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Budgeting Best Practices

Responsibly managing a corporation's funds is a crucial part of a board member’s fiduciary duty; however, the task can be too overwhelming for one person to handle. While a board treasurer takes the lead on preparing an annual budget hand-in-hand with management, it’s the responsibility of the entire board to keep it balanced. A budgetary shortfall can put a financial burden on the condo and lead to increased dues, special assessments, and overall discontent in the community. Luckily, there are steps board members can take to maintain a healthy budget and secure a stable future for the condo. Here are some best practices to consider for budgeting success.

Refer to Your Community’s Governing Documents

Every action taken by the board must be within its legal authority and responsibility. That means consulting your community’s governing documents before any major undertaking. Your governing documents will include specific requirements for the preparation and distribution of the budget. They will also detail the services and maintenance requirements the condo must provide, which should be factored into the budget.

Create a summary document of the specific requirements from your governing documents to serve as a quick reference when completing the budget.

Look to the Past and Towards the Future

Review past financial statements and create an itemized spreadsheet that compares budgeted expenses to actual expenses for each year for the past three years. Maintain this worksheet annually going forth to make future budget development easier and more accurate. Identify the categories where underspending or overspending occurred, why it happened, and if and when special assessments were levied.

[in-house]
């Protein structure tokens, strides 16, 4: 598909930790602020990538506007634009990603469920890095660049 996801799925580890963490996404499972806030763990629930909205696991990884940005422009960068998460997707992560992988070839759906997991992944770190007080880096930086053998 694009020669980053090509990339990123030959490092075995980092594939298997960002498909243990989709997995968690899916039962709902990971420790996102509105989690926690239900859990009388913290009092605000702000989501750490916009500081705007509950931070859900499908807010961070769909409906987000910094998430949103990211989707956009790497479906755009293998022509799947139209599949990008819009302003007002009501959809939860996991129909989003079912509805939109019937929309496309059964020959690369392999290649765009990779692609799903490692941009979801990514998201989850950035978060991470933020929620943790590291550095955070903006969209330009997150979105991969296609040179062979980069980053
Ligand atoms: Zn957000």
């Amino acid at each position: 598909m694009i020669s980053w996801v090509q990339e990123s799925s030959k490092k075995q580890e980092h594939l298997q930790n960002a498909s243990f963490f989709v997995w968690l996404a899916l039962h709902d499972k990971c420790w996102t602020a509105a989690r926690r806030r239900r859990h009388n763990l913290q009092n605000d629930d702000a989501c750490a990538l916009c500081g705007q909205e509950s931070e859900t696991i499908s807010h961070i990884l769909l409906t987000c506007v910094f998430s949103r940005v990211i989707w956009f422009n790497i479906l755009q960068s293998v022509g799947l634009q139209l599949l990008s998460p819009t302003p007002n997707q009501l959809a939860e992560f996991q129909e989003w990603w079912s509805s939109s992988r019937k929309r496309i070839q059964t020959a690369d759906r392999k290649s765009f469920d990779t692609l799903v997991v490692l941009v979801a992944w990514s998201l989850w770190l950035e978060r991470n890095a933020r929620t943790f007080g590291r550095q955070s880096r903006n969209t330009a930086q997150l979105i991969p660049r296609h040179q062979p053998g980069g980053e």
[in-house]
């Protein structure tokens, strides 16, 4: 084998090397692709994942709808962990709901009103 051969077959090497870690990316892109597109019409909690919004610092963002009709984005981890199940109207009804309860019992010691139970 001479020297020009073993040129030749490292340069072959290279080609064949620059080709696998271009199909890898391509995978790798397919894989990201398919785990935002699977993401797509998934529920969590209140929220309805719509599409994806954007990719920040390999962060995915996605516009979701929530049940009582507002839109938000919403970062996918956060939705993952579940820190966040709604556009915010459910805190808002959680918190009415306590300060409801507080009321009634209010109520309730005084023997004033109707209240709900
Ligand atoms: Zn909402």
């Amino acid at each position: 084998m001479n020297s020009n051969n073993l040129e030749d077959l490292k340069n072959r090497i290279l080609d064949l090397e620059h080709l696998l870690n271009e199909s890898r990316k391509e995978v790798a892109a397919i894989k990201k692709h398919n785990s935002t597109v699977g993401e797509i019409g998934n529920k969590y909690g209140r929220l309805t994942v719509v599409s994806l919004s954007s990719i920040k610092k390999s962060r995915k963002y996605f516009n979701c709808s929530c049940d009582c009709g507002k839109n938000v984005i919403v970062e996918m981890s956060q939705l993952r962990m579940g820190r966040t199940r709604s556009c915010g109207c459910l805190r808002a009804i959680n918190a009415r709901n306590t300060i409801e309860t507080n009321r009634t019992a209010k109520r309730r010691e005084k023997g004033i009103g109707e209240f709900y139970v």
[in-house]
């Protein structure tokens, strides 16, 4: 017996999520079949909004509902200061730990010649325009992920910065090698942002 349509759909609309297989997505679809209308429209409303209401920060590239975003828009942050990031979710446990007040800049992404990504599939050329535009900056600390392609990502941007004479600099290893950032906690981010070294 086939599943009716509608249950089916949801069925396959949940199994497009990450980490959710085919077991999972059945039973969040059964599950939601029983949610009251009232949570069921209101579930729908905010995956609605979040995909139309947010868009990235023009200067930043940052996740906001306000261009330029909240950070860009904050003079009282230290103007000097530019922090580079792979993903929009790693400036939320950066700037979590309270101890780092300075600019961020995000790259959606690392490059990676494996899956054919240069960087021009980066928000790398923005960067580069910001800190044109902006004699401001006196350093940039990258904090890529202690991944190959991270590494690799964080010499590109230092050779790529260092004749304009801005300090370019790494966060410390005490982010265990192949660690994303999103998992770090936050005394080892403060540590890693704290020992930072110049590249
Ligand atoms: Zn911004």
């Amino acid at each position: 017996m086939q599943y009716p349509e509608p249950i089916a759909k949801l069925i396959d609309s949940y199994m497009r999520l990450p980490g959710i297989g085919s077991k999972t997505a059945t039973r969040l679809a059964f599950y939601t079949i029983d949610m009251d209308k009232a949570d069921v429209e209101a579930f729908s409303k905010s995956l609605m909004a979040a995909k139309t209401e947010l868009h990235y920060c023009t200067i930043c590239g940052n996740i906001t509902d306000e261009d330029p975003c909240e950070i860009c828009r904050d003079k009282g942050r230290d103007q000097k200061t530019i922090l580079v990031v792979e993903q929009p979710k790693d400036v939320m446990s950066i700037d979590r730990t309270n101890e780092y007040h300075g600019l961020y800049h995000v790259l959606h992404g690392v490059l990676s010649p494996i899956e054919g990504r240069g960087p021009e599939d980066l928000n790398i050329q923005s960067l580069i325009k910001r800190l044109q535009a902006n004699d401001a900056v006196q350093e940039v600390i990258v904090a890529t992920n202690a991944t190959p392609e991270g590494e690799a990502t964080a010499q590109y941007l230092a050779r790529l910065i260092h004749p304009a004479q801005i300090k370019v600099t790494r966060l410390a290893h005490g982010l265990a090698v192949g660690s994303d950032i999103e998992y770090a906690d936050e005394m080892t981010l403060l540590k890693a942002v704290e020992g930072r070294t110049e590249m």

It’s also important to do in-depth research on future expenses to guarantee your budget doesn’t fall short of projected costs. Specifically, make sure to:

  • Review existing contracts for renewal dates. Contracts with a CPI (Consumer Price Index) clause might result in higher costs.
  • Contact existing contractors and confirm upcoming costs with a formal Request for Proposal (RFP).
  • Solicit competitive bids via RFP from other potential vendors.
  • Review insurance policies and request updated insurance information from vendors to certify compliance.
  • Contact the utility companies and ask if they’ve set a price rate schedule for the upcoming year.

By doing these things, you might save your condo a little money, ensuring you’re prepared for whatever changes a fluctuating economy might bring.    

Review Your Reserve Fund Analysis

It’s imperative to review and replenish your reserve fund each year. A reserve fund is money set aside by a condo for additions to major components the condo is obligated to maintain and future replacements and repairs that don't occur annually. Ideally, maintain a 20% reserve fund to cover unforeseen expensive repairs.

This will help your condo take care of needed repair and replacement projects before they turn into larger, more expensive projects.

Understanding Budgeting, Financial Management, and Reserves

As a board member, you’ll spend a fair amount of time projecting and monitoring the financial condition of the organization. You don't need to have a financial background to be effective in these tasks. It's simply a matter of knowing what information is most important for you to review. Watch our video, “Video 4: Budgeting, Financial Management, & Reserves,” to learn the steps to achieving financial management proficiency.